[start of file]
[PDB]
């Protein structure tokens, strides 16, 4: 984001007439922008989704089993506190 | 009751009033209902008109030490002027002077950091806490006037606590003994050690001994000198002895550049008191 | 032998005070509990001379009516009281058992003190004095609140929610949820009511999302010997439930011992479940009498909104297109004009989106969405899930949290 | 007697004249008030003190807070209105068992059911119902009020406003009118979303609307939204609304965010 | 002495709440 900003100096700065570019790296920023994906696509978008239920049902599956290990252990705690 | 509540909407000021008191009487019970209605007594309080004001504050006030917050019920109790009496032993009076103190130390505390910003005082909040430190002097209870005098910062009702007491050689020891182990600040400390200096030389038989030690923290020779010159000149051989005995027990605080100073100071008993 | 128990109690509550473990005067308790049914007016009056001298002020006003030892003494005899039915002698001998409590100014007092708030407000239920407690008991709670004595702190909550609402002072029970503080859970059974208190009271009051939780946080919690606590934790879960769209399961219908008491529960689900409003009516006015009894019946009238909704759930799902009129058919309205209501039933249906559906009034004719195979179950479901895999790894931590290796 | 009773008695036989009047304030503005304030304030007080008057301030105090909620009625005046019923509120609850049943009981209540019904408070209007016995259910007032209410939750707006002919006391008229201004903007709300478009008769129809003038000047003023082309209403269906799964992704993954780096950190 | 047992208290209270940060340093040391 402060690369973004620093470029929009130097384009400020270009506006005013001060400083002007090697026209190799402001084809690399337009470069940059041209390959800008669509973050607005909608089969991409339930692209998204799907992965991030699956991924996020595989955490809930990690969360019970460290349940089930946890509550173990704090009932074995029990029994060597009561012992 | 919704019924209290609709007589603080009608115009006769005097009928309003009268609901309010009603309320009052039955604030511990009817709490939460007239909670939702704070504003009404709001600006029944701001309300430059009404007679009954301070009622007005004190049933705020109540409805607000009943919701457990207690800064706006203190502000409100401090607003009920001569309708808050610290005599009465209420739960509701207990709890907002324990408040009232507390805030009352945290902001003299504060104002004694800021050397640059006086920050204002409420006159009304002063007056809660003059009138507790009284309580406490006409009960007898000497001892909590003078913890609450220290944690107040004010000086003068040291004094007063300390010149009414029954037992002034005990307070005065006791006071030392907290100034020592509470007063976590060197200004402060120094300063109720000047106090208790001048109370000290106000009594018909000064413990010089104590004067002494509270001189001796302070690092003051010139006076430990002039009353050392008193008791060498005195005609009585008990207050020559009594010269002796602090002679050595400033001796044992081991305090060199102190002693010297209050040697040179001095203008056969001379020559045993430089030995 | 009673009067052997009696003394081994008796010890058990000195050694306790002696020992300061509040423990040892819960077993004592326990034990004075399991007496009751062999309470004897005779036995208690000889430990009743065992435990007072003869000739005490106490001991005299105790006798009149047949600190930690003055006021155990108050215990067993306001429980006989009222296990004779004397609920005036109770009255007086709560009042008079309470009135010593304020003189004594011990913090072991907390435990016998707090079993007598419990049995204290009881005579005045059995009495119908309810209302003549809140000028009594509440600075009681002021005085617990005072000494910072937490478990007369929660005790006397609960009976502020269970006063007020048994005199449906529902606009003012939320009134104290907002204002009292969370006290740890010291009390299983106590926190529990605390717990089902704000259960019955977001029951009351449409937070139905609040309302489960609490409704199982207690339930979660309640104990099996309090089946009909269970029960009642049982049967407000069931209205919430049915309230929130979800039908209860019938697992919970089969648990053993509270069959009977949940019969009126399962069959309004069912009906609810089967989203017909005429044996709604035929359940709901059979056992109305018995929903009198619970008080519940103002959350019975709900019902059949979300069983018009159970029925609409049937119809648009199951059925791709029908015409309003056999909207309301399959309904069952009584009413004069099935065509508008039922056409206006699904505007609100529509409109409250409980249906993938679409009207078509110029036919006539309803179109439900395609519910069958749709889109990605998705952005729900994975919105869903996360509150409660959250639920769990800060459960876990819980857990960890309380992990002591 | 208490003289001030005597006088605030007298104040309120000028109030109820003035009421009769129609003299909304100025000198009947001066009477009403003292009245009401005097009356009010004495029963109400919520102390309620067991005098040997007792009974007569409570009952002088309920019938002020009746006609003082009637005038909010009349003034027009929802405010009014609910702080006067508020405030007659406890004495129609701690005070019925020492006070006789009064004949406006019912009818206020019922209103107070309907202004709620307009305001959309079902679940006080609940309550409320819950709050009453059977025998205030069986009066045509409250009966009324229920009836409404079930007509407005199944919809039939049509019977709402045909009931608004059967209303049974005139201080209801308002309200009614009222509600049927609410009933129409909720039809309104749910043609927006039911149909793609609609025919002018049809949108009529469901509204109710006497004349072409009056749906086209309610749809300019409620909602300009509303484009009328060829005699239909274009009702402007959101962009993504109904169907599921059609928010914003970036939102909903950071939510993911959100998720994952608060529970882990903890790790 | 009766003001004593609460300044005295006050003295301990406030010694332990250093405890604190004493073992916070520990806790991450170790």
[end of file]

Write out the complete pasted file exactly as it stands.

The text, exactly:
[PDB]
């Protein structure tokens, strides 16, 4: 984001007439922008989704089993506190 | 009751009033209902008109030490002027002077950091806490006037606590003994050690001994000198002895550049008191 | 032998005070509990001379009516009281058992003190004095609140929610949820009511999302010997439930011992479940009498909104297109004009989106969405899930949290 | 007697004249008030003190807070209105068992059911119902009020406003009118979303609307939204609304965010 | 002495709440 900003100096700065570019790296920023994906696509978008239920049902599956290990252990705690 | 509540909407000021008191009487019970209605007594309080004001504050006030917050019920109790009496032993009076103190130390505390910003005082909040430190002097209870005098910062009702007491050689020891182990600040400390200096030389038989030690923290020779010159000149051989005995027990605080100073100071008993 | 128990109690509550473990005067308790049914007016009056001298002020006003030892003494005899039915002698001998409590100014007092708030407000239920407690008991709670004595702190909550609402002072029970503080859970059974208190009271009051939780946080919690606590934790879960769209399961219908008491529960689900409003009516006015009894019946009238909704759930799902009129058919309205209501039933249906559906009034004719195979179950479901895999790894931590290796 | 009773008695036989009047304030503005304030304030007080008057301030105090909620009625005046019923509120609850049943009981209540019904408070209007016995259910007032209410939750707006002919006391008229201004903007709300478009008769129809003038000047003023082309209403269906799964992704993954780096950190 | 047992208290209270940060340093040391 402060690369973004620093470029929009130097384009400020270009506006005013001060400083002007090697026209190799402001084809690399337009470069940059041209390959800008669509973050607005909608089969991409339930692209998204799907992965991030699956991924996020595989955490809930990690969360019970460290349940089930946890509550173990704090009932074995029990029994060597009561012992 | 919704019924209290609709007589603080009608115009006769005097009928309003009268609901309010009603309320009052039955604030511990009817709490939460007239909670939702704070504003009404709001600006029944701001309300430059009404007679009954301070009622007005004190049933705020109540409805607000009943919701457990207690800064706006203190502000409100401090607003009920001569309708808050610290005599009465209420739960509701207990709890907002324990408040009232507390805030009352945290902001003299504060104002004694800021050397640059006086920050204002409420006159009304002063007056809660003059009138507790009284309580406490006409009960007898000497001892909590003078913890609450220290944690107040004010000086003068040291004094007063300390010149009414029954037992002034005990307070005065006791006071030392907290100034020592509470007063976590060197200004402060120094300063109720000047106090208790001048109370000290106000009594018909000064413990010089104590004067002494509270001189001796302070690092003051010139006076430990002039009353050392008193008791060498005195005609009585008990207050020559009594010269002796602090002679050595400033001796044992081991305090060199102190002693010297209050040697040179001095203008056969001379020559045993430089030995 | 009673009067052997009696003394081994008796010890058990000195050694306790002696020992300061509040423990040892819960077993004592326990034990004075399991007496009751062999309470004897005779036995208690000889430990009743065992435990007072003869000739005490106490001991005299105790006798009149047949600190930690003055006021155990108050215990067993306001429980006989009222296990004779004397609920005036109770009255007086709560009042008079309470009135010593304020003189004594011990913090072991907390435990016998707090079993007598419990049995204290009881005579005045059995009495119908309810209302003549809140000028009594509440600075009681002021005085617990005072000494910072937490478990007369929660005790006397609960009976502020269970006063007020048994005199449906529902606009003012939320009134104290907002204002009292969370006290740890010291009390299983106590926190529990605390717990089902704000259960019955977001029951009351449409937070139905609040309302489960609490409704199982207690339930979660309640104990099996309090089946009909269970029960009642049982049967407000069931209205919430049915309230929130979800039908209860019938697992919970089969648990053993509270069959009977949940019969009126399962069959309004069912009906609810089967989203017909005429044996709604035929359940709901059979056992109305018995929903009198619970008080519940103002959350019975709900019902059949979300069983018009159970029925609409049937119809648009199951059925791709029908015409309003056999909207309301399959309904069952009584009413004069099935065509508008039922056409206006699904505007609100529509409109409250409980249906993938679409009207078509110029036919006539309803179109439900395609519910069958749709889109990605998705952005729900994975919105869903996360509150409660959250639920769990800060459960876990819980857990960890309380992990002591 | 208490003289001030005597006088605030007298104040309120000028109030109820003035009421009769129609003299909304100025000198009947001066009477009403003292009245009401005097009356009010004495029963109400919520102390309620067991005098040997007792009974007569409570009952002088309920019938002020009746006609003082009637005038909010009349003034027009929802405010009014609910702080006067508020405030007659406890004495129609701690005070019925020492006070006789009064004949406006019912009818206020019922209103107070309907202004709620307009305001959309079902679940006080609940309550409320819950709050009453059977025998205030069986009066045509409250009966009324229920009836409404079930007509407005199944919809039939049509019977709402045909009931608004059967209303049974005139201080209801308002309200009614009222509600049927609410009933129409909720039809309104749910043609927006039911149909793609609609025919002018049809949108009529469901509204109710006497004349072409009056749906086209309610749809300019409620909602300009509303484009009328060829005699239909274009009702402007959101962009993504109904169907599921059609928010914003970036939102909903950071939510993911959100998720994952608060529970882990903890790790 | 009766003001004593609460300044005295006050003295301990406030010694332990250093405890604190004493073992916070520990806790991450170790």